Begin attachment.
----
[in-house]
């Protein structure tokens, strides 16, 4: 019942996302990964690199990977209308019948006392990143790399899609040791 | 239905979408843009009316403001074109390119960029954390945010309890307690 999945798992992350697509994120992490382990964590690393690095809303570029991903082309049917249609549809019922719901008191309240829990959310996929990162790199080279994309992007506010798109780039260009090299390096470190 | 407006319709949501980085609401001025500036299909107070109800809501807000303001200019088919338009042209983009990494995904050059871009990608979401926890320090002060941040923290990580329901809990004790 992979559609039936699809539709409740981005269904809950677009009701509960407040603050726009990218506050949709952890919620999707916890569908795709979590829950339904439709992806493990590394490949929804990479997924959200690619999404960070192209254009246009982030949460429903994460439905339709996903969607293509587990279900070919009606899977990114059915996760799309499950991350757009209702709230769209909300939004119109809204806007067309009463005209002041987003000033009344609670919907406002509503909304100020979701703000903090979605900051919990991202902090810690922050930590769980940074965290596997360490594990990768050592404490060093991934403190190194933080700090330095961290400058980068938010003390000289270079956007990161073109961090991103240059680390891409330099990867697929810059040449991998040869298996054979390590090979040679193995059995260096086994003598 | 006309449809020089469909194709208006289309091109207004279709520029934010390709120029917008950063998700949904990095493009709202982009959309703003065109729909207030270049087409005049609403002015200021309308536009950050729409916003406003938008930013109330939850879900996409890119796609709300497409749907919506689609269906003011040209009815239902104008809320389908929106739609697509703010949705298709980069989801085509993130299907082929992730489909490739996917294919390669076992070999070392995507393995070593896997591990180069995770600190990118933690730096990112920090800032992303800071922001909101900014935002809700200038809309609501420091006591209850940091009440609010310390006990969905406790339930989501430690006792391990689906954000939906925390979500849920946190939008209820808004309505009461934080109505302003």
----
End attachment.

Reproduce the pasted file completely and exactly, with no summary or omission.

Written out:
[in-house]
């Protein structure tokens, strides 16, 4: 019942996302990964690199990977209308019948006392990143790399899609040791 | 239905979408843009009316403001074109390119960029954390945010309890307690 999945798992992350697509994120992490382990964590690393690095809303570029991903082309049917249609549809019922719901008191309240829990959310996929990162790199080279994309992007506010798109780039260009090299390096470190 | 407006319709949501980085609401001025500036299909107070109800809501807000303001200019088919338009042209983009990494995904050059871009990608979401926890320090002060941040923290990580329901809990004790 992979559609039936699809539709409740981005269904809950677009009701509960407040603050726009990218506050949709952890919620999707916890569908795709979590829950339904439709992806493990590394490949929804990479997924959200690619999404960070192209254009246009982030949460429903994460439905339709996903969607293509587990279900070919009606899977990114059915996760799309499950991350757009209702709230769209909300939004119109809204806007067309009463005209002041987003000033009344609670919907406002509503909304100020979701703000903090979605900051919990991202902090810690922050930590769980940074965290596997360490594990990768050592404490060093991934403190190194933080700090330095961290400058980068938010003390000289270079956007990161073109961090991103240059680390891409330099990867697929810059040449991998040869298996054979390590090979040679193995059995260096086994003598 | 006309449809020089469909194709208006289309091109207004279709520029934010390709120029917008950063998700949904990095493009709202982009959309703003065109729909207030270049087409005049609403002015200021309308536009950050729409916003406003938008930013109330939850879900996409890119796609709300497409749907919506689609269906003011040209009815239902104008809320389908929106739609697509703010949705298709980069989801085509993130299907082929992730489909490739996917294919390669076992070999070392995507393995070593896997591990180069995770600190990118933690730096990112920090800032992303800071922001909101900014935002809700200038809309609501420091006591209850940091009440609010310390006990969905406790339930989501430690006792391990689906954000939906925390979500849920946190939008209820808004309505009461934080109505302003």